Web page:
Ropafadzo Mzezewa pitches epilepsy modeling to the win

Ropafadzo Mzezewa, a doctoral researcher in Neuro Group at Tampere University, is an expert when it comes to epilepsy in vitro modeling. Now Mzezewa also excels in presenting her research – she took home the win of the Science Night Live pitching competition a few weeks ago.

Siiri Suominen

For the science communication and networking event, which was held at Research Center Heureka in Vantaa, Ropafadzo Mzezewa summarized her whole PhD project into a 3-minute pitch. In her speech “How to model epilepsy outside the brain” Mzezewa discussed her research work and its importance. “With epilepsy being among the top ten neurological diseases in the world, it’s critical to develop relevant testing models to find treatments for the patients”, she explains.

Play video on YouTube (opens in new tab)

Know your audience

Mzezewa emphasizes the importance of identifying the most relevant highlights of your research when starting to create a pitch.

Another main factor when it comes to a successful talk, whether it is given in a scientific conference or a class of high school students, is knowing who you are talking to. Alma Yrjänäinen, a doctoral researcher in Adult Stem Cell Group, participated in Three Minute Thesis competition in 2021. When asked about the most important aspects related to pitching, she had a clear answer.

“Know your audience”, she urges. “When you know who you are talking to, you can choose the correct vocabulary, terms and examples based on the audience in question”, she continues.

In Science Night Live, the pitch was aimed for a non-scientific audience, and thus, the scientific terminology needed to be simplified.

“The key is to imagine how you can explain your topic to someone who has no idea about the field and has never even heard certain terms before”, Mzezewa describes.

Ropafadzo Mzezewa develops human brain models for epilepsy using induced pluripotent stem cell technology. Skin cells isolated from the patients are first induced back to the stem cell stage from where she differentiates the cells into neurons. Photo: Jonne Renvall.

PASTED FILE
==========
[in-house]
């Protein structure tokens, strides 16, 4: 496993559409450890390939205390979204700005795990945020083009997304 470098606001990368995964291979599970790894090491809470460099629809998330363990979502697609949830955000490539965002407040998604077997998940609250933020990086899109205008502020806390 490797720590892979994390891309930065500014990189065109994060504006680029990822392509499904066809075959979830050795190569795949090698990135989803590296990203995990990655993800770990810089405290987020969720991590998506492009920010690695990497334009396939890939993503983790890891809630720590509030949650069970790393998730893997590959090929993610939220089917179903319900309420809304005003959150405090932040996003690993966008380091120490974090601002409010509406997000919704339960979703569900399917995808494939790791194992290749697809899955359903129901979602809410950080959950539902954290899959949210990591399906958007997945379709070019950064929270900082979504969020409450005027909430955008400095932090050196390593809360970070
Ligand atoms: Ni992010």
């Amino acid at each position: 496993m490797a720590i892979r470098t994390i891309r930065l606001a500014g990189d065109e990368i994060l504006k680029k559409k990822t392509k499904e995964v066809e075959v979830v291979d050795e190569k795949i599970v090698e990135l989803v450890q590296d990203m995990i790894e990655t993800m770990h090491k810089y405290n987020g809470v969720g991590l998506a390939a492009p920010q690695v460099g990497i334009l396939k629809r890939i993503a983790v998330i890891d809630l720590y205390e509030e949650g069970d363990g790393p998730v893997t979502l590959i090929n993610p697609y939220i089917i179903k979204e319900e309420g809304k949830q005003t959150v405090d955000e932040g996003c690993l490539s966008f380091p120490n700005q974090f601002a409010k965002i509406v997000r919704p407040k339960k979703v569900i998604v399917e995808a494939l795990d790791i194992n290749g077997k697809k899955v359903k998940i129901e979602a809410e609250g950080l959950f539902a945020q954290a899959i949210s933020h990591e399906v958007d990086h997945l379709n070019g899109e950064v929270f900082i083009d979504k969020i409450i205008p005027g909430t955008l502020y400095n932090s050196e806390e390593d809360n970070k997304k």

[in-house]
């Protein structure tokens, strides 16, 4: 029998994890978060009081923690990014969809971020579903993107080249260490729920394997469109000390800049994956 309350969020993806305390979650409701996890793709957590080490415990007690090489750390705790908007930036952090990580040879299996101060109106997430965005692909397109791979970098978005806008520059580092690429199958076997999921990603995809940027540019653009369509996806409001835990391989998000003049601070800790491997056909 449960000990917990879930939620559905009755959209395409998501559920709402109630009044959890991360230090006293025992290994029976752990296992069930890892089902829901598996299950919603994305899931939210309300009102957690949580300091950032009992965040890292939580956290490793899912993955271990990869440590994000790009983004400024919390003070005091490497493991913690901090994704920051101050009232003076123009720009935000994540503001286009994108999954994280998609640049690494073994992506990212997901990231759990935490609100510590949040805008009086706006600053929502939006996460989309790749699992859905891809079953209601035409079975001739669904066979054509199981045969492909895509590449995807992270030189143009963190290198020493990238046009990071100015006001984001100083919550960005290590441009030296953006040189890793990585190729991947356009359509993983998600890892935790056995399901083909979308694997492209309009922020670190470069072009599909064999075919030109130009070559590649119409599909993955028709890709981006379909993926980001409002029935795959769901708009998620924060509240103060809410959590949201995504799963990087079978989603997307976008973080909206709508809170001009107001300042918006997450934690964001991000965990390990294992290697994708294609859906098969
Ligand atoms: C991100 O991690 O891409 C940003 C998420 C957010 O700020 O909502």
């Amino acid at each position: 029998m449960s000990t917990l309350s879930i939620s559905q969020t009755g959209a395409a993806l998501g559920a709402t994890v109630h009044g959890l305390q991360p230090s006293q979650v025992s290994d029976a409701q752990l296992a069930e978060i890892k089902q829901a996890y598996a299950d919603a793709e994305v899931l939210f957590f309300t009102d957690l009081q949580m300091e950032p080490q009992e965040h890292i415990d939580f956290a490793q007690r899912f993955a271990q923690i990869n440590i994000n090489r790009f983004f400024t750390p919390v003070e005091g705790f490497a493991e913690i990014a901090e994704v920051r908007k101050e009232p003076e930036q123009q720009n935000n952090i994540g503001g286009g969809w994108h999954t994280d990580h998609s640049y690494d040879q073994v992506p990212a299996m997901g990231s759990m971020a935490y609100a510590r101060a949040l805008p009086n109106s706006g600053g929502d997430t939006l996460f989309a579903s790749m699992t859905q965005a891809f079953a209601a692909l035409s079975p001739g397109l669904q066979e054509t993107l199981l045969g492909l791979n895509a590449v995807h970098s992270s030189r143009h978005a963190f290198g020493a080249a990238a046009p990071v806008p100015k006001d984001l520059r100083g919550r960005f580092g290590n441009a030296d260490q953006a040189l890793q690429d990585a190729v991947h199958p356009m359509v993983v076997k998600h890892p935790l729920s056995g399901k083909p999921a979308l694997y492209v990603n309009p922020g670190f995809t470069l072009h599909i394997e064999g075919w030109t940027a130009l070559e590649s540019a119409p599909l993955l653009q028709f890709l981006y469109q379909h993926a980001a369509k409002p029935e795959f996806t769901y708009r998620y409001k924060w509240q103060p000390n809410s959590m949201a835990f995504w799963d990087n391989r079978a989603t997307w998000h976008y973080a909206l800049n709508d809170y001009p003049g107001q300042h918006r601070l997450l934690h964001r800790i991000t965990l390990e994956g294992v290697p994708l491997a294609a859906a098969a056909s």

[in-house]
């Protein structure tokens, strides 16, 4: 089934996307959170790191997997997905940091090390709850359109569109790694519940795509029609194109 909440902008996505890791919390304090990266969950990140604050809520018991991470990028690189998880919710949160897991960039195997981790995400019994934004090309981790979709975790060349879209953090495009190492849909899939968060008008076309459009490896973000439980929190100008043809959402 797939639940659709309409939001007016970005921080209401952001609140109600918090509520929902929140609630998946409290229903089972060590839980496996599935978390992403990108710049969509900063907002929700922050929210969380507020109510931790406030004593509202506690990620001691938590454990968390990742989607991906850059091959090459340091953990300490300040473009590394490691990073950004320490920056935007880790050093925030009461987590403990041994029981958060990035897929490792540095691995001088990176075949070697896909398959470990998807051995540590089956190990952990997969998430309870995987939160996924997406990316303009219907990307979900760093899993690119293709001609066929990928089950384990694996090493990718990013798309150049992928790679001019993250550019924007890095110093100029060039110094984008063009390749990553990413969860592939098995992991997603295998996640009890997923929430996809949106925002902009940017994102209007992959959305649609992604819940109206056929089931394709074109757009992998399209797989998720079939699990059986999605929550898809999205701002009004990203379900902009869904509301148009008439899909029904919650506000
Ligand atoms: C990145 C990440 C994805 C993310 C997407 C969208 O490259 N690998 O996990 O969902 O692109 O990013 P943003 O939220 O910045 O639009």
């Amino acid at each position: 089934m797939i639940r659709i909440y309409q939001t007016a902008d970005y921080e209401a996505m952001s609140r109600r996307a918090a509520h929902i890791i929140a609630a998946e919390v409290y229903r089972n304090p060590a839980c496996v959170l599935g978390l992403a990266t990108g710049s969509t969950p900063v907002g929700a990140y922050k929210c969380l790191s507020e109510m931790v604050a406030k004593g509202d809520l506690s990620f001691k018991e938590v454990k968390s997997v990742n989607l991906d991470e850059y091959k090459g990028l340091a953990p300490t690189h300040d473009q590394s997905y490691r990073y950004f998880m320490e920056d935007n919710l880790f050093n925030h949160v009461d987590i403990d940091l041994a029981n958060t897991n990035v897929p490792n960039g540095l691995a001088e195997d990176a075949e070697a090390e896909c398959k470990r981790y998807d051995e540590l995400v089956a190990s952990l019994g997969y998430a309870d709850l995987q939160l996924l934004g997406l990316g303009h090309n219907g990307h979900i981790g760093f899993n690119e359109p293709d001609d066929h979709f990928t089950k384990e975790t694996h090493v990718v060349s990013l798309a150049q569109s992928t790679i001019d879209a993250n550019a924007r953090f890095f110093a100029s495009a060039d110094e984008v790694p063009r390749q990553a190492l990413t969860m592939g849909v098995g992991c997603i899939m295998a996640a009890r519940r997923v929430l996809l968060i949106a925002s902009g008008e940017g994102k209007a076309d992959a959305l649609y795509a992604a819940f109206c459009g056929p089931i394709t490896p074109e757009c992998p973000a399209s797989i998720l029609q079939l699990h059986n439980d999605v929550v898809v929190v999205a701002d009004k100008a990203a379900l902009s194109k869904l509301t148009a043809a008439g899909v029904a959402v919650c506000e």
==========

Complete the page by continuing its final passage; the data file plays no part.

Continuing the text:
Practice makes perfect

Pitching is not only about promoting one’s work for others as it also helps to see helps the researchers to see the overview of their own research. However, even though it sounds easier to talk about your research compared to doing it – it might be harder than one might expect.

“The closer the competition came, the more I practiced”, Mzezewa tells.

Friends, family members and colleagues including her co-supervisors were among the audience Mzezewa practiced with. A broad test audience also meant a lot of feedback, from people both in and outside the scientific community, which helped her shape the pitch into its final form.

Even with a lot of repetition, Mzezewa felt the stress growing as the competition got closer. However, when she was finally able to present her pitch, to tell her story, she felt relieved.

“When I got to the stage, I felt fine”, she describes. “A cliché or not, but no-one knows your story better than you, so you can explain and share it exactly the way you want to” she laughs.